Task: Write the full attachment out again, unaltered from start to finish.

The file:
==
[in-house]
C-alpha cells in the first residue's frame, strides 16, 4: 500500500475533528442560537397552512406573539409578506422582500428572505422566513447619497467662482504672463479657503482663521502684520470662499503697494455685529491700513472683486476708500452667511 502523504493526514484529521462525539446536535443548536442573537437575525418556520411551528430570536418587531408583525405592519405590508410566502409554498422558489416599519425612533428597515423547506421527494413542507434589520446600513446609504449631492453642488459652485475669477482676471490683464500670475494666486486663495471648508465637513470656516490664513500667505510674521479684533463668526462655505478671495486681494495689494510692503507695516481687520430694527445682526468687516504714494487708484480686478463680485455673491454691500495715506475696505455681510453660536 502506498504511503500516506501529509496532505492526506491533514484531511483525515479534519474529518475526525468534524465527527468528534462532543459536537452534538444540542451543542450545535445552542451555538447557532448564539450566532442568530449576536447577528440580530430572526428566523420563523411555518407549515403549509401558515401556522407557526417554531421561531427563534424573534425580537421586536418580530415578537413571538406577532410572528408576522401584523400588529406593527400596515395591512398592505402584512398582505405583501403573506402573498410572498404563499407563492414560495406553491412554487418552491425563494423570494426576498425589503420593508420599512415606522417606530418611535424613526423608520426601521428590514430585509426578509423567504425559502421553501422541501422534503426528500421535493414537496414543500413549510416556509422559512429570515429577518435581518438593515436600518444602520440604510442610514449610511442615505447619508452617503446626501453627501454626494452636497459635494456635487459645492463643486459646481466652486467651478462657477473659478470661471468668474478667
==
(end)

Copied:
[in-house]
C-alpha cells in the first residue's frame, strides 16, 4: 500500500475533528442560537397552512406573539409578506422582500428572505422566513447619497467662482504672463479657503482663521502684520470662499503697494455685529491700513472683486476708500452667511 502523504493526514484529521462525539446536535443548536442573537437575525418556520411551528430570536418587531408583525405592519405590508410566502409554498422558489416599519425612533428597515423547506421527494413542507434589520446600513446609504449631492453642488459652485475669477482676471490683464500670475494666486486663495471648508465637513470656516490664513500667505510674521479684533463668526462655505478671495486681494495689494510692503507695516481687520430694527445682526468687516504714494487708484480686478463680485455673491454691500495715506475696505455681510453660536 502506498504511503500516506501529509496532505492526506491533514484531511483525515479534519474529518475526525468534524465527527468528534462532543459536537452534538444540542451543542450545535445552542451555538447557532448564539450566532442568530449576536447577528440580530430572526428566523420563523411555518407549515403549509401558515401556522407557526417554531421561531427563534424573534425580537421586536418580530415578537413571538406577532410572528408576522401584523400588529406593527400596515395591512398592505402584512398582505405583501403573506402573498410572498404563499407563492414560495406553491412554487418552491425563494423570494426576498425589503420593508420599512415606522417606530418611535424613526423608520426601521428590514430585509426578509423567504425559502421553501422541501422534503426528500421535493414537496414543500413549510416556509422559512429570515429577518435581518438593515436600518444602520440604510442610514449610511442615505447619508452617503446626501453627501454626494452636497459635494456635487459645492463643486459646481466652486467651478462657477473659478470661471468668474478667